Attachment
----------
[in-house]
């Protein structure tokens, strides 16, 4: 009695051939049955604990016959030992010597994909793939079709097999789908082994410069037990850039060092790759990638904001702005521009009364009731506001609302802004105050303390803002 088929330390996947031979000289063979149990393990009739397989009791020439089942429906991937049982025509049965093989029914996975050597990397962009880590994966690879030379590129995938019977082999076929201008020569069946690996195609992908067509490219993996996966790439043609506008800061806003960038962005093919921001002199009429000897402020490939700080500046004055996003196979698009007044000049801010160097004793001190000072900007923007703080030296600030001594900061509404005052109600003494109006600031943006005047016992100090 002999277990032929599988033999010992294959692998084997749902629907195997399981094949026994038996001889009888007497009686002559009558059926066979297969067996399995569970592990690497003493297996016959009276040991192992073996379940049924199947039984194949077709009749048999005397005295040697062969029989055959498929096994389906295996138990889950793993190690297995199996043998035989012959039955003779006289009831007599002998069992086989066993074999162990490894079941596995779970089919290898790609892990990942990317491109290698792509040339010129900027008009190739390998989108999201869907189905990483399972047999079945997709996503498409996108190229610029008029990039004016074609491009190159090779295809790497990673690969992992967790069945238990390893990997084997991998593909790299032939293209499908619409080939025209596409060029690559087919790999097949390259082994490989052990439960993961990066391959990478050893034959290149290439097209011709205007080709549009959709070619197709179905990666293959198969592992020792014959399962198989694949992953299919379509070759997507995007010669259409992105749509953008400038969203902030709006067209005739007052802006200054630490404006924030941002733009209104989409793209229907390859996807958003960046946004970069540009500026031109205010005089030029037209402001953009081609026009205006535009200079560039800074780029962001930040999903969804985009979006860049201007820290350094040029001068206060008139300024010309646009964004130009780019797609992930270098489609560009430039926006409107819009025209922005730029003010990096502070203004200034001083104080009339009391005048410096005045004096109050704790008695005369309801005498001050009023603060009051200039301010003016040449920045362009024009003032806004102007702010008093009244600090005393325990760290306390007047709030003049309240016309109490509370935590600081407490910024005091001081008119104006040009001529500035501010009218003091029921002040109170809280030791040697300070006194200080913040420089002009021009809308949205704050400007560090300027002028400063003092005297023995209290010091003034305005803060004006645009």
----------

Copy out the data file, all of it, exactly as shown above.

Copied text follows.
[in-house]
């Protein structure tokens, strides 16, 4: 009695051939049955604990016959030992010597994909793939079709097999789908082994410069037990850039060092790759990638904001702005521009009364009731506001609302802004105050303390803002 088929330390996947031979000289063979149990393990009739397989009791020439089942429906991937049982025509049965093989029914996975050597990397962009880590994966690879030379590129995938019977082999076929201008020569069946690996195609992908067509490219993996996966790439043609506008800061806003960038962005093919921001002199009429000897402020490939700080500046004055996003196979698009007044000049801010160097004793001190000072900007923007703080030296600030001594900061509404005052109600003494109006600031943006005047016992100090 002999277990032929599988033999010992294959692998084997749902629907195997399981094949026994038996001889009888007497009686002559009558059926066979297969067996399995569970592990690497003493297996016959009276040991192992073996379940049924199947039984194949077709009749048999005397005295040697062969029989055959498929096994389906295996138990889950793993190690297995199996043998035989012959039955003779006289009831007599002998069992086989066993074999162990490894079941596995779970089919290898790609892990990942990317491109290698792509040339010129900027008009190739390998989108999201869907189905990483399972047999079945997709996503498409996108190229610029008029990039004016074609491009190159090779295809790497990673690969992992967790069945238990390893990997084997991998593909790299032939293209499908619409080939025209596409060029690559087919790999097949390259082994490989052990439960993961990066391959990478050893034959290149290439097209011709205007080709549009959709070619197709179905990666293959198969592992020792014959399962198989694949992953299919379509070759997507995007010669259409992105749509953008400038969203902030709006067209005739007052802006200054630490404006924030941002733009209104989409793209229907390859996807958003960046946004970069540009500026031109205010005089030029037209402001953009081609026009205006535009200079560039800074780029962001930040999903969804985009979006860049201007820290350094040029001068206060008139300024010309646009964004130009780019797609992930270098489609560009430039926006409107819009025209922005730029003010990096502070203004200034001083104080009339009391005048410096005045004096109050704790008695005369309801005498001050009023603060009051200039301010003016040449920045362009024009003032806004102007702010008093009244600090005393325990760290306390007047709030003049309240016309109490509370935590600081407490910024005091001081008119104006040009001529500035501010009218003091029921002040109170809280030791040697300070006194200080913040420089002009021009809308949205704050400007560090300027002028400063003092005297023995209290010091003034305005803060004006645009």